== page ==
The reality is that if we treated women racers better and women cyclists better, in general, there might be more interest in cycling across the board, which could spur more sponsorship dollars. That said, if you look at strictly market-based answers, yes, women will always be paid less in sports like cycling. However, there’s a deeper question about society and the social contract. What sort of message do we want to send? And bear in mind that if we consistently demean the sporting accomplishments of women, there could be pushback in other arenas. What if women suddenly decided, “Hey, we do more of the parenting than men, so we should get greater say in custody, educational decisions, financial considerations, etc.” The courts are happy to weigh in on such issues and are prone to coming up with loathsome verdicts. Let us recall that a black man at one time was considered to hold 3/5 of the value of a white man. What if the courts decided that men only do 2/5 of the parenting and reduced a divorced father’s right to visitation accordingly? Ultimately, if we want an equal society, we might want to consider giving equality across the board, rather than in a piecemeal approach. In other words, if we treat people better, they might have more interest in our sport. Build it and they will come.
Back in the late 1990s and early 2000s Stonyfield Farms sponsored a series for women racers. Not a single dollar went to the men. The series, started by Fran Castano and then shepherded by Gerri Moriarty, sponsored races that held separate fields for the Cat 3s and the Cat 4s. No racing against the fast women. The upshot is that women began to concentrate on events that Stonyfield Farms sponsored. Field sizes grew. Eventually fields grew to the point they began to fill. And not only did Stonyfield Farms offer prizes for those individual events, there were prizes for upgrading as well as a series-long points total that resulted in additional prizes. While I don’t recall how it was structured, they incented upgrades so that women clearly capable of racing in the 3s didn’t stay in the 4s to dominate.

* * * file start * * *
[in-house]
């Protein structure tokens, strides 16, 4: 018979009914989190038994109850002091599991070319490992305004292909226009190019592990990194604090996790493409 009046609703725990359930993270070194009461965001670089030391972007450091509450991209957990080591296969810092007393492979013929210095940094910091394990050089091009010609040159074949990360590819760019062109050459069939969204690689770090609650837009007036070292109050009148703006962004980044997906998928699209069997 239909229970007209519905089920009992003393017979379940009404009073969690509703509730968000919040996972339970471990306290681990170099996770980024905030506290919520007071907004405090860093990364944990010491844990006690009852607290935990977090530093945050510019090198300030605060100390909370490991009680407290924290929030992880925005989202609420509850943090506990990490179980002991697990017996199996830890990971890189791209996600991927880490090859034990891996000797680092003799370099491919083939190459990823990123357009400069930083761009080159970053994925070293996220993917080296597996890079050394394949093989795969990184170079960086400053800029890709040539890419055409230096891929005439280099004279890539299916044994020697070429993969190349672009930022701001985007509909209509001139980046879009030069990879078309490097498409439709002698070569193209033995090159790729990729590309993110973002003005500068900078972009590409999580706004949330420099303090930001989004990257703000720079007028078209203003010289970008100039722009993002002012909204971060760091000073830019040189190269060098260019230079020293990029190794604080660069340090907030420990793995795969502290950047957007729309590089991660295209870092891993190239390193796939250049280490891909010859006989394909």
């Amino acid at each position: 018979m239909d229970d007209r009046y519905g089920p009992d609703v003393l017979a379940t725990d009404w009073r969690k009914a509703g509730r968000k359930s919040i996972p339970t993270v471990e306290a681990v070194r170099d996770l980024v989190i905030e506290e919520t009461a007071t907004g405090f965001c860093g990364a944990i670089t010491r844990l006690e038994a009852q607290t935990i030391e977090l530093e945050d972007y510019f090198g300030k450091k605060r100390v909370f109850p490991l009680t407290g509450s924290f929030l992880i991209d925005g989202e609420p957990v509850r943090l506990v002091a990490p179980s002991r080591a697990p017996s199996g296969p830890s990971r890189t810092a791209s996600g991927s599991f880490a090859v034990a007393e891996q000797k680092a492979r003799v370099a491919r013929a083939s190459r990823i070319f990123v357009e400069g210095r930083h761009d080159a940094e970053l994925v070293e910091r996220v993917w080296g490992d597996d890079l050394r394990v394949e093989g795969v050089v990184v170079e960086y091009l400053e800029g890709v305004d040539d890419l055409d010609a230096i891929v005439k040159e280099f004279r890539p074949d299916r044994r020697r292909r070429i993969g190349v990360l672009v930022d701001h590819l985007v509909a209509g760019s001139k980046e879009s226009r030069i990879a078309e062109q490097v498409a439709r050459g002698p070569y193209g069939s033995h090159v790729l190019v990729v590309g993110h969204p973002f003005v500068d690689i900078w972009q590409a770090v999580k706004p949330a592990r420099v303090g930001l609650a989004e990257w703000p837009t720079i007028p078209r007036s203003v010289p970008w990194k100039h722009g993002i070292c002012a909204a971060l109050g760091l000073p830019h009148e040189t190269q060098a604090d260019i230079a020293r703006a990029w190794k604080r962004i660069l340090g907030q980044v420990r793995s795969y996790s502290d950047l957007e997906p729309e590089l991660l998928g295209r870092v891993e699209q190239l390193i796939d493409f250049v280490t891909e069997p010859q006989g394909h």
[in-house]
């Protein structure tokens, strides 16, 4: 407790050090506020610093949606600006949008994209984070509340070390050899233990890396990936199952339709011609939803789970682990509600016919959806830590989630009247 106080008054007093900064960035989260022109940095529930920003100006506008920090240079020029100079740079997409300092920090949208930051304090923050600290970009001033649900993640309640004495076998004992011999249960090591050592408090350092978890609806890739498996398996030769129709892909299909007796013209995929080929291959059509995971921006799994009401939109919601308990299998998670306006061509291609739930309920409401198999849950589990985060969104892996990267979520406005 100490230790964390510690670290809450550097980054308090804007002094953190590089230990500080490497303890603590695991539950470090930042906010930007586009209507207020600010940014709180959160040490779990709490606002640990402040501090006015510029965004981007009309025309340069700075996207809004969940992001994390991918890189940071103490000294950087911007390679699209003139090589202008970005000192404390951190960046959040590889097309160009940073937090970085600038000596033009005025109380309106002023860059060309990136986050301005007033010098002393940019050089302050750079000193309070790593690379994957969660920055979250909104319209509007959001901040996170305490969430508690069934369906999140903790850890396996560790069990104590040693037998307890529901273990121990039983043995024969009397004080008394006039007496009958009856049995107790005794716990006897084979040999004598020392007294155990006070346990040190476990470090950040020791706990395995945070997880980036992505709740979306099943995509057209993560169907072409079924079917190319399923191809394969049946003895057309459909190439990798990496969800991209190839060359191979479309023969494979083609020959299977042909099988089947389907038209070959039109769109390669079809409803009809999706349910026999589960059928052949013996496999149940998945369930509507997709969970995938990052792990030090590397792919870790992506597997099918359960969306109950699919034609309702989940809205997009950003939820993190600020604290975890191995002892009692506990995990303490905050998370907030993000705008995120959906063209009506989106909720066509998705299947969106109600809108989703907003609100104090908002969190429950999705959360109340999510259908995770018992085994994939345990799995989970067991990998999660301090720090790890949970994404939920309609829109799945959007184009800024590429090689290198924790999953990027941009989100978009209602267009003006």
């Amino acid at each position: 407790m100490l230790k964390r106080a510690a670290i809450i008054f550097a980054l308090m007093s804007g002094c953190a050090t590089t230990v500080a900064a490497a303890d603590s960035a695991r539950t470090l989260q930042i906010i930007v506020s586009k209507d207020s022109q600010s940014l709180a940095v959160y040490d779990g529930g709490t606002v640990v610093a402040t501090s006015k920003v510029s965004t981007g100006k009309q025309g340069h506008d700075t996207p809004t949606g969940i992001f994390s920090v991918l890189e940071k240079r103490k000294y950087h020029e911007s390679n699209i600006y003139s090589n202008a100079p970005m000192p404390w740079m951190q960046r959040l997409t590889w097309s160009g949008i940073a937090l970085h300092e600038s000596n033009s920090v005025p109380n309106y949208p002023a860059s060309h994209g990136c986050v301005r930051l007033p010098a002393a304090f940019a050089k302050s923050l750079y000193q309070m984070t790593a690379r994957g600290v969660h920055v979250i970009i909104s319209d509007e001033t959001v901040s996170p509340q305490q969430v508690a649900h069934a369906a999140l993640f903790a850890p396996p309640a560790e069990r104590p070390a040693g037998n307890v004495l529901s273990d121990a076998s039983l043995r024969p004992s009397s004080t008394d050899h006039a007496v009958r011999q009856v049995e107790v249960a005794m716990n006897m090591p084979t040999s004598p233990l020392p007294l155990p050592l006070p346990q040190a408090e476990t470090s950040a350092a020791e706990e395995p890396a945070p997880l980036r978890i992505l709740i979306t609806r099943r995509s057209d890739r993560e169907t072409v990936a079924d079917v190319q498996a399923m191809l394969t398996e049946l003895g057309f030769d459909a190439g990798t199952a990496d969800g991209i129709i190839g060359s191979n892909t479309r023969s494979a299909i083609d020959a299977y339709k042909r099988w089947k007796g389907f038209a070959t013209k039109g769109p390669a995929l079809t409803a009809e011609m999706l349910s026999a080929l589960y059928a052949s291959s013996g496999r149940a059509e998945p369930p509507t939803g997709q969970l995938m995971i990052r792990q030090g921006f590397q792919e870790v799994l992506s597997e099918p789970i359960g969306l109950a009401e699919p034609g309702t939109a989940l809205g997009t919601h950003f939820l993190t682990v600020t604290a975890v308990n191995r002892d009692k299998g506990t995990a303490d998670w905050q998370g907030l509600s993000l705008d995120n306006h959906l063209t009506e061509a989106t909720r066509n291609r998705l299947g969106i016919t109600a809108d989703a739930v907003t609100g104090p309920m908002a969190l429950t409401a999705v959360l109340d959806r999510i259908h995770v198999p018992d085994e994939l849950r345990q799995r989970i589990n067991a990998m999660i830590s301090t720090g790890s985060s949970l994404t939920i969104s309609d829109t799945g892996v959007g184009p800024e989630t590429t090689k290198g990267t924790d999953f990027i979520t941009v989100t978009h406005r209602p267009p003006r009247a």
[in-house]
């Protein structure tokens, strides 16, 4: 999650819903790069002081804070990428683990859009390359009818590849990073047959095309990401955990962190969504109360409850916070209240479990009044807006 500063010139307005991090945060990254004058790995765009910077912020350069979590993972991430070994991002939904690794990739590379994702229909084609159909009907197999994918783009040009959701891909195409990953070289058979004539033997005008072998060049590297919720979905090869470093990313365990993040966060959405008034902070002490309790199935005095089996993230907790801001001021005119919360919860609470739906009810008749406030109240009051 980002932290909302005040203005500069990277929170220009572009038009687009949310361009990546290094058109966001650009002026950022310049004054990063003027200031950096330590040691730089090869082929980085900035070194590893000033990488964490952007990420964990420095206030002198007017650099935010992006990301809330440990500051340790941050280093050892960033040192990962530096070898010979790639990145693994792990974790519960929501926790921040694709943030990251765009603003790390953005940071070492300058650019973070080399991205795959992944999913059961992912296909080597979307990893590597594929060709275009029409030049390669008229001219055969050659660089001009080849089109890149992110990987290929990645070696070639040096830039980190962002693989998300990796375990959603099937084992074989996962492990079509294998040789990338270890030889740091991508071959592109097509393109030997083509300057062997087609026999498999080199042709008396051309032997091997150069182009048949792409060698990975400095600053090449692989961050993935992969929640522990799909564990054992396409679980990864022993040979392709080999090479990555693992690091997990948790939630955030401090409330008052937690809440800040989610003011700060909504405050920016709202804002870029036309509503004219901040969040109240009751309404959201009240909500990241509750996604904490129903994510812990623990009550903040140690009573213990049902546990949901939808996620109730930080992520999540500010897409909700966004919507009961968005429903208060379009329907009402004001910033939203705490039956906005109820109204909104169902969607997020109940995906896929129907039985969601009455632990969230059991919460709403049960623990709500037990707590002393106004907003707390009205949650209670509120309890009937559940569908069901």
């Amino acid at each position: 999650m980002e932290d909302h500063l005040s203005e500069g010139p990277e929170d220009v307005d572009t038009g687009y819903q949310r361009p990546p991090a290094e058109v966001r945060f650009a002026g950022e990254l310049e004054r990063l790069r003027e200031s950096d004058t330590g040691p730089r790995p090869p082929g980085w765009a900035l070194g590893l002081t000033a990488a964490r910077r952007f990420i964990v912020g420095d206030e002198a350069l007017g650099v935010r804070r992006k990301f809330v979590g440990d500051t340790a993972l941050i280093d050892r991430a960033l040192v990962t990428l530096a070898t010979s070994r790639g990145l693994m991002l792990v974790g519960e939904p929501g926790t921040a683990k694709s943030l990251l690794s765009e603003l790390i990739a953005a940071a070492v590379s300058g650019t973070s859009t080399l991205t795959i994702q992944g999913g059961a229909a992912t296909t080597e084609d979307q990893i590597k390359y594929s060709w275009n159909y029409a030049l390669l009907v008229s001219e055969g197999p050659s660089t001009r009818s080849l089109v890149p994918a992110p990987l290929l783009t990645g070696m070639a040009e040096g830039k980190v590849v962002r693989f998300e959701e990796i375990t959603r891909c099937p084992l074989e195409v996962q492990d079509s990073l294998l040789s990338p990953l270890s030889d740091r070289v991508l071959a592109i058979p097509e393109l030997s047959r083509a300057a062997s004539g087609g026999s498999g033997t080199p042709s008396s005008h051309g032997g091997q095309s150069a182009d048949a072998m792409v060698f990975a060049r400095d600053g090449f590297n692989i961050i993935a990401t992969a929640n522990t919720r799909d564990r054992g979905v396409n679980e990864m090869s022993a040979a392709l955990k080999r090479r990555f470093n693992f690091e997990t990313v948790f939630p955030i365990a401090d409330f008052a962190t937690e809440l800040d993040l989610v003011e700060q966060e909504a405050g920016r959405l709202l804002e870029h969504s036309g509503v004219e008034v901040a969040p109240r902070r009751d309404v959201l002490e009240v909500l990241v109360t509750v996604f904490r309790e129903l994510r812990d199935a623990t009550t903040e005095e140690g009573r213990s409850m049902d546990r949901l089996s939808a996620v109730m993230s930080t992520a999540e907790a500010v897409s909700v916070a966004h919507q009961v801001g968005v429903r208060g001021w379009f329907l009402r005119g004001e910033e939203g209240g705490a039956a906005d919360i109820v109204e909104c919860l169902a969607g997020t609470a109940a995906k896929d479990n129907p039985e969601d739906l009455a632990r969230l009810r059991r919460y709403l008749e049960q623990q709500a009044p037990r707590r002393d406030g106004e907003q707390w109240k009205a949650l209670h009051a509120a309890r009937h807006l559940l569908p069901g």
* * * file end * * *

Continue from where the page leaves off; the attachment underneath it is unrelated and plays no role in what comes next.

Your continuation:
Stonyfield Farms caused an explosion in women racing in New England.
Here’s the interesting part: by bringing in a big sponsor to focus at what is the most grass-roots of racing, and growing the population, those additional racers paying entry fees made those races more profitable. A race organizer can do many different things with newfound revenue. They could potentially run more events. They can invest in their infrastructure with things like better timing systems or a finish camera. They can also put more money into the men’s prize list. Think about that; more women racing can result in a better payday for men.
What I love most about the series was that it wasn’t a race promoter asking for money for a one-day bike race. It was a series promoter asking a brand to sponsor a single population (women) across a challenging endeavor (develop the athleticism necessary to compete as an elite cyclist). It’s a terrific women’s empowerment program. Hands-down the best use of money to bring women into cycling I’ve ever seen.
I tried to bring the series to Southern California. I was told by several race organizers that it wasn’t workable, that no sponsor on earth would step up and that women wouldn’t respond even if they did. Even when I showed them numbers from the Stonyfield Farms series, which Moriarty provided me, they held fast and insisted it would not work. Imagine someone telling you planes can’t get off the ground. I gave up in short order.
People in sales and marketing love to talk about low-hanging fruit. Where is the single biggest opportunity to grow bike racing? Where the numbers are thinnest—and that’s in the women’s and juniors’ ranks. The National Interscholastic Cycling Association is doing an amazing job of bringing kids into cycling. Isn’t it time we made the same effort to encourage women’s participation in the sport?
Image: Whit Bazemore